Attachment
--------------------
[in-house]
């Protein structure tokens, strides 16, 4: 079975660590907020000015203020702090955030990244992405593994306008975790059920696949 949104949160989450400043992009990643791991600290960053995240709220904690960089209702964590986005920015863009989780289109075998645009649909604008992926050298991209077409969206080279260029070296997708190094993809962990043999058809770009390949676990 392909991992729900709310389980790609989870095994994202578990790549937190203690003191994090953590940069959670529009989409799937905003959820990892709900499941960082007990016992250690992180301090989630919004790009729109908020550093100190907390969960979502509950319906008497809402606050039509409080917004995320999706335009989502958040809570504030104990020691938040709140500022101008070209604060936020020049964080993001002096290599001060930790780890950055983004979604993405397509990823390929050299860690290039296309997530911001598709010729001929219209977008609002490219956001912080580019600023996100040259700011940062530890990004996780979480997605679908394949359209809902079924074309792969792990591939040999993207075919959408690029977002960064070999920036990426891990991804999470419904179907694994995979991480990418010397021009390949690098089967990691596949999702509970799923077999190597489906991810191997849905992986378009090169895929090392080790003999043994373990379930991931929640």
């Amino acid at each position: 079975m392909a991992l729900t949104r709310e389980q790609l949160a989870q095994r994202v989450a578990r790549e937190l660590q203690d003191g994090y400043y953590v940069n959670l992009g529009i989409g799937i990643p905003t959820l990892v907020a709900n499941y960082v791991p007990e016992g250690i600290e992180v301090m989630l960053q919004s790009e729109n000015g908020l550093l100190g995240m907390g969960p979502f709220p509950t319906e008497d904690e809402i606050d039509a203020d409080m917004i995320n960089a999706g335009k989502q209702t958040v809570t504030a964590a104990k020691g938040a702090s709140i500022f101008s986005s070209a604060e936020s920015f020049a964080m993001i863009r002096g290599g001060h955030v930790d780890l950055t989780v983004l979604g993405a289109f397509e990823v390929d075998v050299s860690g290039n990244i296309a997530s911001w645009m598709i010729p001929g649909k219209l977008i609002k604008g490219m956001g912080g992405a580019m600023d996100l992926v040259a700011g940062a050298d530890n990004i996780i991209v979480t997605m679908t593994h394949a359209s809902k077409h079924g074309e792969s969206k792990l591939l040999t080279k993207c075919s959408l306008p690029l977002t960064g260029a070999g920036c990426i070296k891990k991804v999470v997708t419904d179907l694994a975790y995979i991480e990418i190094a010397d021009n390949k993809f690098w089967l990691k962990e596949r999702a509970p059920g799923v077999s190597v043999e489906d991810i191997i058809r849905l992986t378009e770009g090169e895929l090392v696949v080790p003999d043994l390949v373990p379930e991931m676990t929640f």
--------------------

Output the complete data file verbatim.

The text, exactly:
[in-house]
């Protein structure tokens, strides 16, 4: 079975660590907020000015203020702090955030990244992405593994306008975790059920696949 949104949160989450400043992009990643791991600290960053995240709220904690960089209702964590986005920015863009989780289109075998645009649909604008992926050298991209077409969206080279260029070296997708190094993809962990043999058809770009390949676990 392909991992729900709310389980790609989870095994994202578990790549937190203690003191994090953590940069959670529009989409799937905003959820990892709900499941960082007990016992250690992180301090989630919004790009729109908020550093100190907390969960979502509950319906008497809402606050039509409080917004995320999706335009989502958040809570504030104990020691938040709140500022101008070209604060936020020049964080993001002096290599001060930790780890950055983004979604993405397509990823390929050299860690290039296309997530911001598709010729001929219209977008609002490219956001912080580019600023996100040259700011940062530890990004996780979480997605679908394949359209809902079924074309792969792990591939040999993207075919959408690029977002960064070999920036990426891990991804999470419904179907694994995979991480990418010397021009390949690098089967990691596949999702509970799923077999190597489906991810191997849905992986378009090169895929090392080790003999043994373990379930991931929640």
């Amino acid at each position: 079975m392909a991992l729900t949104r709310e389980q790609l949160a989870q095994r994202v989450a578990r790549e937190l660590q203690d003191g994090y400043y953590v940069n959670l992009g529009i989409g799937i990643p905003t959820l990892v907020a709900n499941y960082v791991p007990e016992g250690i600290e992180v301090m989630l960053q919004s790009e729109n000015g908020l550093l100190g995240m907390g969960p979502f709220p509950t319906e008497d904690e809402i606050d039509a203020d409080m917004i995320n960089a999706g335009k989502q209702t958040v809570t504030a964590a104990k020691g938040a702090s709140i500022f101008s986005s070209a604060e936020s920015f020049a964080m993001i863009r002096g290599g001060h955030v930790d780890l950055t989780v983004l979604g993405a289109f397509e990823v390929d075998v050299s860690g290039n990244i296309a997530s911001w645009m598709i010729p001929g649909k219209l977008i609002k604008g490219m956001g912080g992405a580019m600023d996100l992926v040259a700011g940062a050298d530890n990004i996780i991209v979480t997605m679908t593994h394949a359209s809902k077409h079924g074309e792969s969206k792990l591939l040999t080279k993207c075919s959408l306008p690029l977002t960064g260029a070999g920036c990426i070296k891990k991804v999470v997708t419904d179907l694994a975790y995979i991480e990418i190094a010397d021009n390949k993809f690098w089967l990691k962990e596949r999702a509970p059920g799923v077999s190597v043999e489906d991810i191997i058809r849905l992986t378009e770009g090169e895929l090392v696949v080790p003999d043994l390949v373990p379930e991931m676990t929640f």